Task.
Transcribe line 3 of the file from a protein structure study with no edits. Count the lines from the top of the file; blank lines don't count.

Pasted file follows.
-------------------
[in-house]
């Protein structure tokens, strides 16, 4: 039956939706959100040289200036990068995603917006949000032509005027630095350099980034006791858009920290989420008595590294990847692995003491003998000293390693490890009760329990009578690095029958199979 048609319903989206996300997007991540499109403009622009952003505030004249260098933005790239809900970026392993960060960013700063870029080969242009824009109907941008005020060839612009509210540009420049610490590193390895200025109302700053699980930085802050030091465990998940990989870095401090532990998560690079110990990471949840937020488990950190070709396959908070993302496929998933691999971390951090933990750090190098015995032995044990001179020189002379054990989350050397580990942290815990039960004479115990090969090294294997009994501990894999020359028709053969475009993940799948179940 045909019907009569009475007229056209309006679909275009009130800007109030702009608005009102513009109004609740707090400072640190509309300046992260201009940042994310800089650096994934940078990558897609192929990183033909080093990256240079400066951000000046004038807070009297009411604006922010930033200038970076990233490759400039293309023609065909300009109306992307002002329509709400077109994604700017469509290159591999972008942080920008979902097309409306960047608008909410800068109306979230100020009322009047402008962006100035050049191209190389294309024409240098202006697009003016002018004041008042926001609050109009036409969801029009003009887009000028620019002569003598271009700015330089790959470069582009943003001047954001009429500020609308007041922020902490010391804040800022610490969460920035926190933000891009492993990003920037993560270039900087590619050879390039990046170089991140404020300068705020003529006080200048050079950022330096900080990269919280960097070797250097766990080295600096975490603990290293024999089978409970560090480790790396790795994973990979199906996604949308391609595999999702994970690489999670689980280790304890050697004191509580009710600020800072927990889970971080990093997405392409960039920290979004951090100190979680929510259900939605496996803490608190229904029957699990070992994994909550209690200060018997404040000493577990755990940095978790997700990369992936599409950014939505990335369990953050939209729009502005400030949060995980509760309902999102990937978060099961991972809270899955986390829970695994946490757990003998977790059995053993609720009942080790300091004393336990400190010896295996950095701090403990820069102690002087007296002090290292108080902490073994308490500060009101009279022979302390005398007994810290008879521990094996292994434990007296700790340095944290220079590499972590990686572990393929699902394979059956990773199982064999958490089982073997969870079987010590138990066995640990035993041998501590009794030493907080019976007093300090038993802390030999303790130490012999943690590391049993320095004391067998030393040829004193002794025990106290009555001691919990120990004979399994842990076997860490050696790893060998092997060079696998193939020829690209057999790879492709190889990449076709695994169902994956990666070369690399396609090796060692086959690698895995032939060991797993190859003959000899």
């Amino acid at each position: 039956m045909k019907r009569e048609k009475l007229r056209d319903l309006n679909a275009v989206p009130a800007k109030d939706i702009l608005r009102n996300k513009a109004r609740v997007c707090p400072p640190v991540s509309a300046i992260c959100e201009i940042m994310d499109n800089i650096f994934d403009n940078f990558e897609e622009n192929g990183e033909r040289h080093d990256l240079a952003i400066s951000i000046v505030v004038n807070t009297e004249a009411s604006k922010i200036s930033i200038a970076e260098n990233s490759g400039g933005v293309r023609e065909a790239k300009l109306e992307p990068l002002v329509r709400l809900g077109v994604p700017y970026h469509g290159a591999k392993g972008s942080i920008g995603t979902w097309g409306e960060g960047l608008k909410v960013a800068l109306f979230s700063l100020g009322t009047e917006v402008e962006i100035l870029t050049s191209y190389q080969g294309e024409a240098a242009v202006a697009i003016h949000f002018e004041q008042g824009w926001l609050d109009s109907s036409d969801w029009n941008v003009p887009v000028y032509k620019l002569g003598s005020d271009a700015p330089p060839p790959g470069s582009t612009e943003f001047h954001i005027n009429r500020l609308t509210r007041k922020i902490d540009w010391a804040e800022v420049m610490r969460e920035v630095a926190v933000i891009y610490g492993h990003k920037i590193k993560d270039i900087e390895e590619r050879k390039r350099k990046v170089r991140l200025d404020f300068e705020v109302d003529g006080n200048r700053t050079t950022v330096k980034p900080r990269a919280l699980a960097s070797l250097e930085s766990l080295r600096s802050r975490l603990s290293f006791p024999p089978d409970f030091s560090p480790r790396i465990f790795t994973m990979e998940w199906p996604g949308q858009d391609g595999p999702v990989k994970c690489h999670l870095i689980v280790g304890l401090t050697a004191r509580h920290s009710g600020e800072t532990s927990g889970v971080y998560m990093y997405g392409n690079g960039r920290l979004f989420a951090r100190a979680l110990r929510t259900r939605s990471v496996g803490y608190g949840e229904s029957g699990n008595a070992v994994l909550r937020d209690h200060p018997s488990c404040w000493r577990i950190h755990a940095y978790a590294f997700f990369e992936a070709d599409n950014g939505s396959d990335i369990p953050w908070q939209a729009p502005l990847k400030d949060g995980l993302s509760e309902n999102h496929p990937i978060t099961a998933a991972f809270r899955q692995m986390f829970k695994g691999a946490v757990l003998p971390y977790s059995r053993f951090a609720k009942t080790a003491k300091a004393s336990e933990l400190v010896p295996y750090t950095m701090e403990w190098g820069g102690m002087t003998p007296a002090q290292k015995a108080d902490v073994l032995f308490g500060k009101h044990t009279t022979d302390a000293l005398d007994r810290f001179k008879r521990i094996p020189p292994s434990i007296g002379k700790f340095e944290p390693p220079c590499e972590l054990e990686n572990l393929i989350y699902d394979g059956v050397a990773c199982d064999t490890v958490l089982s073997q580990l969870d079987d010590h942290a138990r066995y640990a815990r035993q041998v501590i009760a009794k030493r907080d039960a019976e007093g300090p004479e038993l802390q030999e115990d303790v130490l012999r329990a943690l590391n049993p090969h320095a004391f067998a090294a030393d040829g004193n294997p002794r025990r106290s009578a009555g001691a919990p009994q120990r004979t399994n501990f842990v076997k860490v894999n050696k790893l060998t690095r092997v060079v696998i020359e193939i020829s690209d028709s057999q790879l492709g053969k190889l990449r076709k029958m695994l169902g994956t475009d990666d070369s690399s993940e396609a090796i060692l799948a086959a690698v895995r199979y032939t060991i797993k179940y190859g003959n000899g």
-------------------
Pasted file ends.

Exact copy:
């Amino acid at each position: 039956m045909k019907r009569e048609k009475l007229r056209d319903l309006n679909a275009v989206p009130a800007k109030d939706i702009l608005r009102n996300k513009a109004r609740v997007c707090p400072p640190v991540s509309a300046i992260c959100e201009i940042m994310d499109n800089i650096f994934d403009n940078f990558e897609e622009n192929g990183e033909r040289h080093d990256l240079a952003i400066s951000i000046v505030v004038n807070t009297e004249a009411s604006k922010i200036s930033i200038a970076e260098n990233s490759g400039g933005v293309r023609e065909a790239k300009l109306e992307p990068l002002v329509r709400l809900g077109v994604p700017y970026h469509g290159a591999k392993g972008s942080i920008g995603t979902w097309g409306e960060g960047l608008k909410v960013a800068l109306f979230s700063l100020g009322t009047e917006v402008e962006i100035l870029t050049s191209y190389q080969g294309e024409a240098a242009v202006a697009i003016h949000f002018e004041q008042g824009w926001l609050d109009s109907s036409d969801w029009n941008v003009p887009v000028y032509k620019l002569g003598s005020d271009a700015p330089p060839p790959g470069s582009t612009e943003f001047h954001i005027n009429r500020l609308t509210r007041k922020i902490d540009w010391a804040e800022v420049m610490r969460e920035v630095a926190v933000i891009y610490g492993h990003k920037i590193k993560d270039i900087e390895e590619r050879k390039r350099k990046v170089r991140l200025d404020f300068e705020v109302d003529g006080n200048r700053t050079t950022v330096k980034p900080r990269a919280l699980a960097s070797l250097e930085s766990l080295r600096s802050r975490l603990s290293f006791p024999p089978d409970f030091s560090p480790r790396i465990f790795t994973m990979e998940w199906p996604g949308q858009d391609g595999p999702v990989k994970c690489h999670l870095i689980v280790g304890l401090t050697a004191r509580h920290s009710g600020e800072t532990s927990g889970v971080y998560m990093y997405g392409n690079g960039r920290l979004f989420a951090r100190a979680l110990r929510t259900r939605s990471v496996g803490y608190g949840e229904s029957g699990n008595a070992v994994l909550r937020d209690h200060p018997s488990c404040w000493r577990i950190h755990a940095y978790a590294f997700f990369e992936a070709d599409n950014g939505s396959d990335i369990p953050w908070q939209a729009p502005l990847k400030d949060g995980l993302s509760e309902n999102h496929p990937i978060t099961a998933a991972f809270r899955q692995m986390f829970k695994g691999a946490v757990l003998p971390y977790s059995r053993f951090a609720k009942t080790a003491k300091a004393s336990e933990l400190v010896p295996y750090t950095m701090e403990w190098g820069g102690m002087t003998p007296a002090q290292k015995a108080d902490v073994l032995f308490g500060k009101h044990t009279t022979d302390a000293l005398d007994r810290f001179k008879r521990i094996p020189p292994s434990i007296g002379k700790f340095e944290p390693p220079c590499e972590l054990e990686n572990l393929i989350y699902d394979g059956v050397a990773c199982d064999t490890v958490l089982s073997q580990l969870d079987d010590h942290a138990r066995y640990a815990r035993q041998v501590i009760a009794k030493r907080d039960a019976e007093g300090p004479e038993l802390q030999e115990d303790v130490l012999r329990a943690l590391n049993p090969h320095a004391f067998a090294a030393d040829g004193n294997p002794r025990r106290s009578a009555g001691a919990p009994q120990r004979t399994n501990f842990v076997k860490v894999n050696k790893l060998t690095r092997v060079v696998i020359e193939i020829s690209d028709s057999q790879l492709g053969k190889l990449r076709k029958m695994l169902g994956t475009d990666d070369s690399s993940e396609a090796i060692l799948a086959a690698v895995r199979y032939t060991i797993k179940y190859g003959n000899g």